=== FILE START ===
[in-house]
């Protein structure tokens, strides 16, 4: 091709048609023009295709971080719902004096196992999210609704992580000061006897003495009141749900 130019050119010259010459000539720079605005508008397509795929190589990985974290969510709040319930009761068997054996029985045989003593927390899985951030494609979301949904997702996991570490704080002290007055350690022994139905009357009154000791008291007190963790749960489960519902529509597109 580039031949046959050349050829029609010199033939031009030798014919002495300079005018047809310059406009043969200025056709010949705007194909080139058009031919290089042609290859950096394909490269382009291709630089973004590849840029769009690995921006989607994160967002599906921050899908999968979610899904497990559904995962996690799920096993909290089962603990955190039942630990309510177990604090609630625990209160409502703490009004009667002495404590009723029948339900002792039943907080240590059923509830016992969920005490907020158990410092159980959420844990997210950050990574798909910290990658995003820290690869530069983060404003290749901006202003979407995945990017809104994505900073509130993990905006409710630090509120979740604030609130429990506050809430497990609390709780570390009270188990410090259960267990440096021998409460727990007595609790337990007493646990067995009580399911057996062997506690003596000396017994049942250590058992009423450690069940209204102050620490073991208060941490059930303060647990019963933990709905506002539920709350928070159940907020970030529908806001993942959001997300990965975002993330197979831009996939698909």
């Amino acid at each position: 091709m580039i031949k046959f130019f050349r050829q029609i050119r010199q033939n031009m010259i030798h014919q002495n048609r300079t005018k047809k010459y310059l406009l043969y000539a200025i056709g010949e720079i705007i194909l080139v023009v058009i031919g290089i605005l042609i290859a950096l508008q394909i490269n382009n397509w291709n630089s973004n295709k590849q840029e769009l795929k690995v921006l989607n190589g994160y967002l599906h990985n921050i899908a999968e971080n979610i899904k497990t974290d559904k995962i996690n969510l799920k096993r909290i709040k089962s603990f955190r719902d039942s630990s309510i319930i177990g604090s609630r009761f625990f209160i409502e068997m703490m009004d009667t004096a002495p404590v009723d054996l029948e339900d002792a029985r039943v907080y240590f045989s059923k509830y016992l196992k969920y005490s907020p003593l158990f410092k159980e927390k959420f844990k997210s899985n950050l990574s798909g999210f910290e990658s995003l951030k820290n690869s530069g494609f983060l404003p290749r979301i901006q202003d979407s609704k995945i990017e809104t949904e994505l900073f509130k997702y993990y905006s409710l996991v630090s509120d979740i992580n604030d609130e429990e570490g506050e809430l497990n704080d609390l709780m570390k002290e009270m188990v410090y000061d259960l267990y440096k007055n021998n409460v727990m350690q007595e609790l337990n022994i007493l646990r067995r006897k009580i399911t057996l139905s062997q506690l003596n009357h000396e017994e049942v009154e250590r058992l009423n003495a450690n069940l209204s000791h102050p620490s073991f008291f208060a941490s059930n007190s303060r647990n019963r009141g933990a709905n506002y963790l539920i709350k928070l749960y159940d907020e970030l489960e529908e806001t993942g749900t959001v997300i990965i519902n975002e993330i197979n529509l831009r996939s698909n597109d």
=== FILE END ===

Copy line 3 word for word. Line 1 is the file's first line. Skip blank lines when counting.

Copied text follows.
């Amino acid at each position: 091709m580039i031949k046959f130019f050349r050829q029609i050119r010199q033939n031009m010259i030798h014919q002495n048609r300079t005018k047809k010459y310059l406009l043969y000539a200025i056709g010949e720079i705007i194909l080139v023009v058009i031919g290089i605005l042609i290859a950096l508008q394909i490269n382009n397509w291709n630089s973004n295709k590849q840029e769009l795929k690995v921006l989607n190589g994160y967002l599906h990985n921050i899908a999968e971080n979610i899904k497990t974290d559904k995962i996690n969510l799920k096993r909290i709040k089962s603990f955190r719902d039942s630990s309510i319930i177990g604090s609630r009761f625990f209160i409502e068997m703490m009004d009667t004096a002495p404590v009723d054996l029948e339900d002792a029985r039943v907080y240590f045989s059923k509830y016992l196992k969920y005490s907020p003593l158990f410092k159980e927390k959420f844990k997210s899985n950050l990574s798909g999210f910290e990658s995003l951030k820290n690869s530069g494609f983060l404003p290749r979301i901006q202003d979407s609704k995945i990017e809104t949904e994505l900073f509130k997702y993990y905006s409710l996991v630090s509120d979740i992580n604030d609130e429990e570490g506050e809430l497990n704080d609390l709780m570390k002290e009270m188990v410090y000061d259960l267990y440096k007055n021998n409460v727990m350690q007595e609790l337990n022994i007493l646990r067995r006897k009580i399911t057996l139905s062997q506690l003596n009357h000396e017994e049942v009154e250590r058992l009423n003495a450690n069940l209204s000791h102050p620490s073991f008291f208060a941490s059930n007190s303060r647990n019963r009141g933990a709905n506002y963790l539920i709350k928070l749960y159940d907020e970030l489960e529908e806001t993942g749900t959001v997300i990965i519902n975002e993330i197979n529509l831009r996939s698909n597109d």